Blog IndexPosts by TagHome

Learning about milling

Posted <2022-08-14 Sun 21:07> by Aaron S. Jackson.

Since joining the Nottingham Hackspace I've been increasing interesting in learning a bit more about metal working and machining. In particular, I've been really wanting to learn more about milling. Turning is next though! Milling has always seemed very intimidating - likely for good reason. Fast, often brittle (but strong) things spinning quickly, smashing into other things, making tiny chips of hot metal fly towards you…

Anyway, I've been reading a great book (recommended by Ben Krasnow, either in a comment somewhere or in a video) called Building Scientific Apparatus. While it doesn't go into huge detail about machining, it gives a good overview, which hopefully provides enough confidence to give it a try. I think for me, this was the case. I learnt about different types of milling tools, feed rates, clip load, the number of flutes, RPM and how all these link together. I think generally (keep in mind, I'm a beginner) the slower your spindle, the higher your feed rate needs to be. This seems counter intuitive, but it's about keeping a consistent chip size, and the chips are what carry the heat away from the part and tool.

I bought a few milling tools from Rennie Tools and APT. Two single flute end mills, at 4 and 6mm, a centre drill and some drills at 3.3mm and 4.2mm (for machine screw threads). Jelly at the hackspace kindly also gave me a few end mills of different sizes (thanks!).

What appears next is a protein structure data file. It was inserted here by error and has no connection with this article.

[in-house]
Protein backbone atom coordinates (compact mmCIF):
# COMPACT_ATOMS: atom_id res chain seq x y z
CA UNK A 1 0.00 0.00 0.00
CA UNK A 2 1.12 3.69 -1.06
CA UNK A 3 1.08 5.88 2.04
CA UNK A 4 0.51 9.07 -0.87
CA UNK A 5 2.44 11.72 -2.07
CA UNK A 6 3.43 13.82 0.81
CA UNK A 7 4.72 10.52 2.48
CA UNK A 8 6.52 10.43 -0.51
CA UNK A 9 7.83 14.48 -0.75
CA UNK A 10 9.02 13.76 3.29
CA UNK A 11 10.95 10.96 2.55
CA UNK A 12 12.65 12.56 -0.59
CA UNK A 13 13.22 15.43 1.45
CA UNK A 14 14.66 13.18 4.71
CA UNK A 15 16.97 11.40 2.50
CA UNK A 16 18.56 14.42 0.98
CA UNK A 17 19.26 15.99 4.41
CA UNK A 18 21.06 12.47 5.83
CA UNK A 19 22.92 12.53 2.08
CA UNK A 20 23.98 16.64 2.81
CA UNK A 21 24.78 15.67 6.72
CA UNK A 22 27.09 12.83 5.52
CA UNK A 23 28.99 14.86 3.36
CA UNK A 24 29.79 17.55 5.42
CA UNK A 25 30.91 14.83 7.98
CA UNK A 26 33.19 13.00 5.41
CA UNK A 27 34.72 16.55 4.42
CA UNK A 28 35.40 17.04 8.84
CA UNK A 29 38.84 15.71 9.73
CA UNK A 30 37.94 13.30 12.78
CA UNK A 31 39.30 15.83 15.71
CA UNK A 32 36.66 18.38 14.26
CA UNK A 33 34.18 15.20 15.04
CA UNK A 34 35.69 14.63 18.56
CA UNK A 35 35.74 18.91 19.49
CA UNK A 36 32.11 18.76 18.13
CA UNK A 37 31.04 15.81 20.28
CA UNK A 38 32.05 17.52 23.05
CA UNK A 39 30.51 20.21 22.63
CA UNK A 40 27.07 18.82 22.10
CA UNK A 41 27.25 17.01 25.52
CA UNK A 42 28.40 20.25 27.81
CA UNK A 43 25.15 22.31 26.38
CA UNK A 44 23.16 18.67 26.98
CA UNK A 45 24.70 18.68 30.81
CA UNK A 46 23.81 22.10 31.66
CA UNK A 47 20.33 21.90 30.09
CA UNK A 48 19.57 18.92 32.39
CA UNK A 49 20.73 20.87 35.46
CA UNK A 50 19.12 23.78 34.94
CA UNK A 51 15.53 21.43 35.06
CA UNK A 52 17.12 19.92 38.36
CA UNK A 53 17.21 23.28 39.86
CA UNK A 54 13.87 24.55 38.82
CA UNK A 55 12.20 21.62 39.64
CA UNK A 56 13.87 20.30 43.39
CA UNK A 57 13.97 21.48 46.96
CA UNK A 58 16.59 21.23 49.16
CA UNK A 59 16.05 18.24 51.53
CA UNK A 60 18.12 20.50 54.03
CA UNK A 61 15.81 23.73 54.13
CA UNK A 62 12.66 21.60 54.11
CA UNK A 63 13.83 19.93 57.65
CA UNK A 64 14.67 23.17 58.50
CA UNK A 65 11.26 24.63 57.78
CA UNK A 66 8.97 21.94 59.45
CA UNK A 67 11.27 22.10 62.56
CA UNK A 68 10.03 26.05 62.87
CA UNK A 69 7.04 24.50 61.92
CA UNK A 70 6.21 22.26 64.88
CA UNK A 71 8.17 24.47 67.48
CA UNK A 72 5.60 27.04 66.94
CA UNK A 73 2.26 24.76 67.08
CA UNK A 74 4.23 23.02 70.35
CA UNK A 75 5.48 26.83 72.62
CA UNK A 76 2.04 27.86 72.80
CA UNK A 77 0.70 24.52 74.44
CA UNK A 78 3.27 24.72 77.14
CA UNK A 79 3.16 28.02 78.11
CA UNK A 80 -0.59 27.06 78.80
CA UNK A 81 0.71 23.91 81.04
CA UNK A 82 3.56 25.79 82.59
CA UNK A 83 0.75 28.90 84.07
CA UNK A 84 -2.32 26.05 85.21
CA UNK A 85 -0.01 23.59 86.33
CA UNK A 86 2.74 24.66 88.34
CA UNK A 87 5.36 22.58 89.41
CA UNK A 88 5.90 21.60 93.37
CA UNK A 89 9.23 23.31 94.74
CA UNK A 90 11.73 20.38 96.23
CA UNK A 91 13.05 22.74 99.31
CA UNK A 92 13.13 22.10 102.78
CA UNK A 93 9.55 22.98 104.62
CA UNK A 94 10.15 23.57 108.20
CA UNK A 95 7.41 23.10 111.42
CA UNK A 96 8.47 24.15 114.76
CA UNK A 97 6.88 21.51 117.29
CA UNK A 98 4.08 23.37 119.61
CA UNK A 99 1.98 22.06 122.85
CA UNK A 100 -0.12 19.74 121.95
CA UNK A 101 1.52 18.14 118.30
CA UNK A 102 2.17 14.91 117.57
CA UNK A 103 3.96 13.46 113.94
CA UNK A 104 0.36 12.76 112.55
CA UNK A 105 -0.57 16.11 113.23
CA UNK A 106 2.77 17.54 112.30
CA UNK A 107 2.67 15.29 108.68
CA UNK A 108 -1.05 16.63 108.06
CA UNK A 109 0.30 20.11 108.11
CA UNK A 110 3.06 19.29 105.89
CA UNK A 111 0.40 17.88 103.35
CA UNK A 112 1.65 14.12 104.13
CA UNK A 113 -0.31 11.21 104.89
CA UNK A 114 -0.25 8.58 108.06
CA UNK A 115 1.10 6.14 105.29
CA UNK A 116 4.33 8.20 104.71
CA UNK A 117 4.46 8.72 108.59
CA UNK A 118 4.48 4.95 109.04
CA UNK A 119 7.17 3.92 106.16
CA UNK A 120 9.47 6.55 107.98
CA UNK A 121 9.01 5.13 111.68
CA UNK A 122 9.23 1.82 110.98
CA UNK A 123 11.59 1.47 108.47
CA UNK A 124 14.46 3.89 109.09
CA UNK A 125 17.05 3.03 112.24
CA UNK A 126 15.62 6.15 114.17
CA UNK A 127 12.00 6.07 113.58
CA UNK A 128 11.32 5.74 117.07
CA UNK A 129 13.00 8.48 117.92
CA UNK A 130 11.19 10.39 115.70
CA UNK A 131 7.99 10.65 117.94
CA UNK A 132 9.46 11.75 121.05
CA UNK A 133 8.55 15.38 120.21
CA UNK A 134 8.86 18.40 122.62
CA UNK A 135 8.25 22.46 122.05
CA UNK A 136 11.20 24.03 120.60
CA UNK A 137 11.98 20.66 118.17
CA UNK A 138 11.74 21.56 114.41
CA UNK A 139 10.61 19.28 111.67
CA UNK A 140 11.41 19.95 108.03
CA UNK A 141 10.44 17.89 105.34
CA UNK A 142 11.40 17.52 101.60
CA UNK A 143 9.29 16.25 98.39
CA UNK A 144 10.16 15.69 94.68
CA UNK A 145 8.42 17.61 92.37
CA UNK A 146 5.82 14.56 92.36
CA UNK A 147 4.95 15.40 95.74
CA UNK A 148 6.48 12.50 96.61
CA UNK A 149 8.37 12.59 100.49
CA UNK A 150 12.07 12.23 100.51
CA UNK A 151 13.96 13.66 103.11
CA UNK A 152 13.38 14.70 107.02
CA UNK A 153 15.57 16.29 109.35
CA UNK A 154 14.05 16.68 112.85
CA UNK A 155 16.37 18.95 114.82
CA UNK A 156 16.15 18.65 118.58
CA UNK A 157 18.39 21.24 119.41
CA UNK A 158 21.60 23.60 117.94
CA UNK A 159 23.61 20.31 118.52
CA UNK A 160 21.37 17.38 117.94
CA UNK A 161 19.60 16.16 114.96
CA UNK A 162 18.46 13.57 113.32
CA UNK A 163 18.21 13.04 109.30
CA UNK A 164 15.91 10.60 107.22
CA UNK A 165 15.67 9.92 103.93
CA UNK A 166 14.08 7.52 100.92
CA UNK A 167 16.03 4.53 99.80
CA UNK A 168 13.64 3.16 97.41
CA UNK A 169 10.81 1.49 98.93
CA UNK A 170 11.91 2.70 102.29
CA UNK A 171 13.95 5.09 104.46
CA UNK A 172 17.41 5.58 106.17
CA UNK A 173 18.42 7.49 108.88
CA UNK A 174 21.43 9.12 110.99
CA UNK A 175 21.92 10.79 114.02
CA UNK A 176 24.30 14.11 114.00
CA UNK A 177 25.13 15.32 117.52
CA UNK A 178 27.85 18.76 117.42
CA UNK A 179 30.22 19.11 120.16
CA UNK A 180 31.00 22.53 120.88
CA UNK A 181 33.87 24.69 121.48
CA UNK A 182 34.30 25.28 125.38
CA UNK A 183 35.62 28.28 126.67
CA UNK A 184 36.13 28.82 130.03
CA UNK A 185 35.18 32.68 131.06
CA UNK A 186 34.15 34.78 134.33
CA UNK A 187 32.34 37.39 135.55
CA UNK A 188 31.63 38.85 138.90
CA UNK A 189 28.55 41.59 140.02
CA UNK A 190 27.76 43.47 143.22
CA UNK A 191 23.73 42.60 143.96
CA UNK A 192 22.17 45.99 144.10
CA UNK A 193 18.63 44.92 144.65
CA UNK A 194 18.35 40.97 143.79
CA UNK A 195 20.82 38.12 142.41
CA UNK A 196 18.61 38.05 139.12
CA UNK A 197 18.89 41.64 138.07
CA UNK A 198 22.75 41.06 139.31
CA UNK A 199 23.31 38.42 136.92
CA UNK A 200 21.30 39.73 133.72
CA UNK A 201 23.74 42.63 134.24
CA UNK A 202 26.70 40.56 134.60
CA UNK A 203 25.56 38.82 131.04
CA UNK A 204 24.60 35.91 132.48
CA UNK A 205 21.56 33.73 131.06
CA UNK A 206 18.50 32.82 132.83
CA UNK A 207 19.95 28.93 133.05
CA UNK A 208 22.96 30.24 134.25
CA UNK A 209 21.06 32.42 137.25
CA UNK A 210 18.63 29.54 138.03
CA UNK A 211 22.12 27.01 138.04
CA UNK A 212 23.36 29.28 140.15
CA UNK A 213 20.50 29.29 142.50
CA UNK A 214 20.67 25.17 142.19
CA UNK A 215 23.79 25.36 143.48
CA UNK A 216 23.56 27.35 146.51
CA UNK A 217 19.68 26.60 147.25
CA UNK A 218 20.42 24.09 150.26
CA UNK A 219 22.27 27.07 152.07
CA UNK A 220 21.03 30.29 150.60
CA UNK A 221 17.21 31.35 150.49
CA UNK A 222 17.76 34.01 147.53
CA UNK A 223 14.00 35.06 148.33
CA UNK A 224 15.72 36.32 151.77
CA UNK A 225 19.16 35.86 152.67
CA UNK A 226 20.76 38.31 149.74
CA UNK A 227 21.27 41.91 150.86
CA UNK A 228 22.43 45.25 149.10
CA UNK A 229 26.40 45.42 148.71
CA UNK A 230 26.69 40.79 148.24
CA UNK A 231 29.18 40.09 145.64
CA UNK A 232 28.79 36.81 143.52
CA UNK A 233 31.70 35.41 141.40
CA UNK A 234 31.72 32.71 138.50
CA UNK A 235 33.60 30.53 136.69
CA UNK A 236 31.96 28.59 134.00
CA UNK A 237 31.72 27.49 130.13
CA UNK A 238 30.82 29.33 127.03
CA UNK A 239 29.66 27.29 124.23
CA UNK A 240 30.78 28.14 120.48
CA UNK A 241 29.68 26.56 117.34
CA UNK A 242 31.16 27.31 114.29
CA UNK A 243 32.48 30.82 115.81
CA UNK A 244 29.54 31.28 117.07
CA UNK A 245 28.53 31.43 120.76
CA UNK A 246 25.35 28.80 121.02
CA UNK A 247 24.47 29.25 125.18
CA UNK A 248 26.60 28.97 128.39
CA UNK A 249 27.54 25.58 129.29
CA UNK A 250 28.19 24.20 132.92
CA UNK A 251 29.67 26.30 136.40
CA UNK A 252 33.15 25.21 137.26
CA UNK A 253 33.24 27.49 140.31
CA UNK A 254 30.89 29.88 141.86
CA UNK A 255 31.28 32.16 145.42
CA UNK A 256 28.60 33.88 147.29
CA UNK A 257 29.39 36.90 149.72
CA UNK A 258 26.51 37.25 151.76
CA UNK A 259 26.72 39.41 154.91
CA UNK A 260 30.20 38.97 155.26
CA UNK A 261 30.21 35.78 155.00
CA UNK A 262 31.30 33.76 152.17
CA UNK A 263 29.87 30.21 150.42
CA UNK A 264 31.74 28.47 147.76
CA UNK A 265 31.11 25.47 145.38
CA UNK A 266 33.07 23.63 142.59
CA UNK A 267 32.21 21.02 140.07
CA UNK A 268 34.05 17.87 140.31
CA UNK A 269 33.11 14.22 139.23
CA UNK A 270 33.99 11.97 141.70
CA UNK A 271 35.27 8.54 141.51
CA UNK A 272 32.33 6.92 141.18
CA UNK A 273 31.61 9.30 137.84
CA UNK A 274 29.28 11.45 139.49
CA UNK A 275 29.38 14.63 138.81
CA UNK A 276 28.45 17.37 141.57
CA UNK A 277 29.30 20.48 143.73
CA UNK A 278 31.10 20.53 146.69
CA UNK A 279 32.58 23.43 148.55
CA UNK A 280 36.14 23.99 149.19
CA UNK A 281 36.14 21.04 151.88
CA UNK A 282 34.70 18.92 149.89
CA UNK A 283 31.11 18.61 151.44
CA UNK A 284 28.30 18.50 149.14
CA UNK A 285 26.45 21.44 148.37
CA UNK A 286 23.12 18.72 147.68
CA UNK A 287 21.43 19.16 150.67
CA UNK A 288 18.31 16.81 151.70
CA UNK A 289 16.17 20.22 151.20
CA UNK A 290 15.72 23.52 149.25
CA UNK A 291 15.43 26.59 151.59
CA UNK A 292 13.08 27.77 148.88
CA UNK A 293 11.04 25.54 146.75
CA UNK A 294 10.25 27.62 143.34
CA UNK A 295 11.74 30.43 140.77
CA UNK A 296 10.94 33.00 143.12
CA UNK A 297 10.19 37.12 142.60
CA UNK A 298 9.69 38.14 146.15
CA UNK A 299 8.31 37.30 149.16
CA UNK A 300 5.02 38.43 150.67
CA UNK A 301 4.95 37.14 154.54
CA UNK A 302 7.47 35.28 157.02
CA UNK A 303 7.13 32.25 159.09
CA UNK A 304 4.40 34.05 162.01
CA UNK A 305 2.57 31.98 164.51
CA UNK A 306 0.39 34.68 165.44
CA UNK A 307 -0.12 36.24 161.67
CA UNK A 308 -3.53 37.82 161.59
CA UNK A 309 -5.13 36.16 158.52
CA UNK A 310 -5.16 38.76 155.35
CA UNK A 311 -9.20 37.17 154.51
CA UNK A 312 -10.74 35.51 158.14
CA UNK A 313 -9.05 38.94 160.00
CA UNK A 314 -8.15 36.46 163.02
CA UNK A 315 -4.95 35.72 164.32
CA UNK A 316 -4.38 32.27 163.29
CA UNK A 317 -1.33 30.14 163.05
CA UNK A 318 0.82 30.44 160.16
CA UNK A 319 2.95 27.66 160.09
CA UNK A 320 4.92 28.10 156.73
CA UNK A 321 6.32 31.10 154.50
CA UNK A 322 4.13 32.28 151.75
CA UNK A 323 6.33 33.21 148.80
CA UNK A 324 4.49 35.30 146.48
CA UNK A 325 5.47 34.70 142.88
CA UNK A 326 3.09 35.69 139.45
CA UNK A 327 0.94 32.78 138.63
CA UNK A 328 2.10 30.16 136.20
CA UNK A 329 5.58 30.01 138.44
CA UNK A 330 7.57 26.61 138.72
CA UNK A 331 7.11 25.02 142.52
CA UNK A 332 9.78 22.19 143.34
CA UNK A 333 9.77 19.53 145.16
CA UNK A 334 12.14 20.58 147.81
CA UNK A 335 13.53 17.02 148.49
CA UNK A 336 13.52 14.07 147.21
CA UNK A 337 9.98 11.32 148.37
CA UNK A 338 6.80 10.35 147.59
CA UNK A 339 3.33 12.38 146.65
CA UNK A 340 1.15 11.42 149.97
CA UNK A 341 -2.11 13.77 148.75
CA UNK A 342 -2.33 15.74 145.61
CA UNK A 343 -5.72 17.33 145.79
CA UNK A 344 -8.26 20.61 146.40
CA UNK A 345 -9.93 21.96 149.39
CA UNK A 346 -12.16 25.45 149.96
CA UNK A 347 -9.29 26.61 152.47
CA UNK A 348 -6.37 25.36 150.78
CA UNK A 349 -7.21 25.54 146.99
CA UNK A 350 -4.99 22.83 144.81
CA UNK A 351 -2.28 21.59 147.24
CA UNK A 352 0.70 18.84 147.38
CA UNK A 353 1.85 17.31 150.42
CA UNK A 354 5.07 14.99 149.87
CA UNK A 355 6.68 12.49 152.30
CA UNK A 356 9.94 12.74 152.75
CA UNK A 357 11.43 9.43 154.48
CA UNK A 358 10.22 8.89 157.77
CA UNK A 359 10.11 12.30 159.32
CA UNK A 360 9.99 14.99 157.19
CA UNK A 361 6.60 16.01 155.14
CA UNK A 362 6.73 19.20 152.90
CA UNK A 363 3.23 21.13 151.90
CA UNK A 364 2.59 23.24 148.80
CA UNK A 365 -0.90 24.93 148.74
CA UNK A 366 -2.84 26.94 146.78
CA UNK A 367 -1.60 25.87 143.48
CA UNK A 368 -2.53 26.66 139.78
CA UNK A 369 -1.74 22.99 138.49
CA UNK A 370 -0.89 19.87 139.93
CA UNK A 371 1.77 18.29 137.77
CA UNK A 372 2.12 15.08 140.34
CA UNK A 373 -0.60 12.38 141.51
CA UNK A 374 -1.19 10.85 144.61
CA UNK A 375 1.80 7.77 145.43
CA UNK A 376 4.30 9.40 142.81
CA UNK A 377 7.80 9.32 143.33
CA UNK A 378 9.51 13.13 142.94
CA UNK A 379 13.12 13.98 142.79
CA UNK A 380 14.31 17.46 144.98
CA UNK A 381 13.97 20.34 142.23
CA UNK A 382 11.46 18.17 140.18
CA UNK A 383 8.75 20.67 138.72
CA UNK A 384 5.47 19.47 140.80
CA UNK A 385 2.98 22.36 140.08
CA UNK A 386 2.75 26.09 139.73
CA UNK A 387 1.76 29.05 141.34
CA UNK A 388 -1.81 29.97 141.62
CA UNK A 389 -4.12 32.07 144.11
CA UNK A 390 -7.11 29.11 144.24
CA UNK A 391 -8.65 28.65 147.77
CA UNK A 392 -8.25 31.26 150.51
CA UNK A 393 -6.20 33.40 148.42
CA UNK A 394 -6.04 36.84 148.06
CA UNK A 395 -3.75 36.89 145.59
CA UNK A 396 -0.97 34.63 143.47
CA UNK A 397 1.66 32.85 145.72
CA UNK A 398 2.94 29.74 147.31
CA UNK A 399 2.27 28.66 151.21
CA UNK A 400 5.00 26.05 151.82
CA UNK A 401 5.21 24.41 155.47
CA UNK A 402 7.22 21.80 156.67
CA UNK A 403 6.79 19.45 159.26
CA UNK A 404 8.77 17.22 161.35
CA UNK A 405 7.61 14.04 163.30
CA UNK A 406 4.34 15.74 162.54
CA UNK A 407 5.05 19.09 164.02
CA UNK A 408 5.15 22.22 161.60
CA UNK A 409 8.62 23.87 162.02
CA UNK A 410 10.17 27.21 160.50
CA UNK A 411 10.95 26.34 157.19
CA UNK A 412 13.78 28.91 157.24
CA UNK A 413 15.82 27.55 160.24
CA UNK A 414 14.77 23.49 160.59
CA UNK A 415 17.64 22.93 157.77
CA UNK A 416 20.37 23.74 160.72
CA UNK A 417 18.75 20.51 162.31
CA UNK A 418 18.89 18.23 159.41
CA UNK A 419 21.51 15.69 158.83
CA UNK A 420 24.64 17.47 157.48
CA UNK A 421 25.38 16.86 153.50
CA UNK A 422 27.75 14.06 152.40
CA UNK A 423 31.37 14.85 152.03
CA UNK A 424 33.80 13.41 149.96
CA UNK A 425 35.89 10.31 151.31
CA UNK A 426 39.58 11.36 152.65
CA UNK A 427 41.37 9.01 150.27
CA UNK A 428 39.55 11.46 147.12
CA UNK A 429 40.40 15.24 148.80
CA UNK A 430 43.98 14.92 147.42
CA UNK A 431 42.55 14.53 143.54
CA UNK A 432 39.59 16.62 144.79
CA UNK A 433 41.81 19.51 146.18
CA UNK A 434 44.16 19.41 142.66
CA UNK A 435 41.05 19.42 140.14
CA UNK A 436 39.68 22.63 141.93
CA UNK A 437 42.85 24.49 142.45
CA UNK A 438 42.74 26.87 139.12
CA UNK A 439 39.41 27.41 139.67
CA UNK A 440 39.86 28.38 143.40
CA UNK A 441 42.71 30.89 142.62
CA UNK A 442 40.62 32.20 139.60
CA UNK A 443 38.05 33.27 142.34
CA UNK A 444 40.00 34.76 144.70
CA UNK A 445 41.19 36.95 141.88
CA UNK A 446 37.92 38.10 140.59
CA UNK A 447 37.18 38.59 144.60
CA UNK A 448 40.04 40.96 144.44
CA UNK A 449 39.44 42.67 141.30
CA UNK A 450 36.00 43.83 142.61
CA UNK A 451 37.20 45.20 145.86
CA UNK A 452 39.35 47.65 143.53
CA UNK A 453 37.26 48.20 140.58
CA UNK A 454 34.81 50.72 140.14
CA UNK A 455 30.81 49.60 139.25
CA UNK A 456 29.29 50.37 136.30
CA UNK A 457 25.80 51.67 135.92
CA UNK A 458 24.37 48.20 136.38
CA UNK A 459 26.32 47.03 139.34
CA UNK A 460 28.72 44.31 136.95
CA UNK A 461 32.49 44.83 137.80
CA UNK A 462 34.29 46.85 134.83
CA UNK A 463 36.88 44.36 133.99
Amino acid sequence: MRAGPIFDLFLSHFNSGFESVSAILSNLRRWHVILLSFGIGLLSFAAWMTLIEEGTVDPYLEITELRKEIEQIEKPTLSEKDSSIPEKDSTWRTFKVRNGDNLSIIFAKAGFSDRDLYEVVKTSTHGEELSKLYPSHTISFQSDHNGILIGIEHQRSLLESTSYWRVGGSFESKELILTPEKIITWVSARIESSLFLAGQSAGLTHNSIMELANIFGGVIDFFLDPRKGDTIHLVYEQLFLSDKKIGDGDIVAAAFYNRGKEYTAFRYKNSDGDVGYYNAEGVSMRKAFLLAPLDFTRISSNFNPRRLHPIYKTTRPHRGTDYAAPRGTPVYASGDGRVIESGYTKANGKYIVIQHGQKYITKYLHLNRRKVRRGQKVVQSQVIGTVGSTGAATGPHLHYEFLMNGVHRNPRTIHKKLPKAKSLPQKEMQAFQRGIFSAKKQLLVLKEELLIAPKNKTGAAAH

I found an old aluminium heatsink which seemed like a good victim for some experimentation. I started with a 4 flute end mill (one of the ones from Jelly) and conventionally milled the side of the heatsink. The surface finish ended up being pretty rough. I think I was struggling to keep the feedrate high enough given the higher number of flutes.

Next I switched to one of my drills so I could give tapping a go. This went very smoothly and I didn't break the tap.

Then I decided to try an end mill again. I switched to one of my DLC coated single flute mills (4mm if I remember correctly) and gave it another go. The surface finish was so much better! I will stick to single flutes for manual milling I think. If I start using the CNC machine, I will try multi-fluted end mills again, but not for now!

Wanting to leave a comment?

Comments and feedback are welcome by email (

Tags: hackspace

Blog IndexPosts by TagHome

Copyright 2007-2022 Aaron S. Jackson (compiled: Sun 14 Aug 21:24:09 BST 2022)